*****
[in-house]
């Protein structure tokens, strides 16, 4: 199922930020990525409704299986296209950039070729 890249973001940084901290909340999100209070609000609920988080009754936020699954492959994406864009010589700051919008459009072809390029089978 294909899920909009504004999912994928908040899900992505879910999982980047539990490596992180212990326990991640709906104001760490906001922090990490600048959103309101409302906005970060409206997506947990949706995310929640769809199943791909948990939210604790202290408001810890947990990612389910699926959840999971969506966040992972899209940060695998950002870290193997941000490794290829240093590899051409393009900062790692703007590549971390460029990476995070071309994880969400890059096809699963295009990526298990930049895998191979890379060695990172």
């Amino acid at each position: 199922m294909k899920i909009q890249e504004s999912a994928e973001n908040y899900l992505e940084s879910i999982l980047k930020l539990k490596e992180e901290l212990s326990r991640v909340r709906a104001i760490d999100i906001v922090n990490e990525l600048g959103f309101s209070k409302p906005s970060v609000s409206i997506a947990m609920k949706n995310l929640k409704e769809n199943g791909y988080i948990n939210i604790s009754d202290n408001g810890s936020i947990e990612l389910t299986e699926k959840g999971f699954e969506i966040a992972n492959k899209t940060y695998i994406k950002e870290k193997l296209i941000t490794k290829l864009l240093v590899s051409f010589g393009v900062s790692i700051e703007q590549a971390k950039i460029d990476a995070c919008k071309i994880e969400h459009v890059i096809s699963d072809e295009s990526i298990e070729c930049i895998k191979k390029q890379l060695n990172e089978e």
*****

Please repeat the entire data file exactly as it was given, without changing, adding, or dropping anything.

[in-house]
């Protein structure tokens, strides 16, 4: 199922930020990525409704299986296209950039070729 890249973001940084901290909340999100209070609000609920988080009754936020699954492959994406864009010589700051919008459009072809390029089978 294909899920909009504004999912994928908040899900992505879910999982980047539990490596992180212990326990991640709906104001760490906001922090990490600048959103309101409302906005970060409206997506947990949706995310929640769809199943791909948990939210604790202290408001810890947990990612389910699926959840999971969506966040992972899209940060695998950002870290193997941000490794290829240093590899051409393009900062790692703007590549971390460029990476995070071309994880969400890059096809699963295009990526298990930049895998191979890379060695990172």
């Amino acid at each position: 199922m294909k899920i909009q890249e504004s999912a994928e973001n908040y899900l992505e940084s879910i999982l980047k930020l539990k490596e992180e901290l212990s326990r991640v909340r709906a104001i760490d999100i906001v922090n990490e990525l600048g959103f309101s209070k409302p906005s970060v609000s409206i997506a947990m609920k949706n995310l929640k409704e769809n199943g791909y988080i948990n939210i604790s009754d202290n408001g810890s936020i947990e990612l389910t299986e699926k959840g999971f699954e969506i966040a992972n492959k899209t940060y695998i994406k950002e870290k193997l296209i941000t490794k290829l864009l240093v590899s051409f010589g393009v900062s790692i700051e703007q590549a971390k950039i460029d990476a995070c919008k071309i994880e969400h459009v890059i096809s699963d072809e295009s990526i298990e070729c930049i895998k191979k390029q890379l060695n990172e089978e």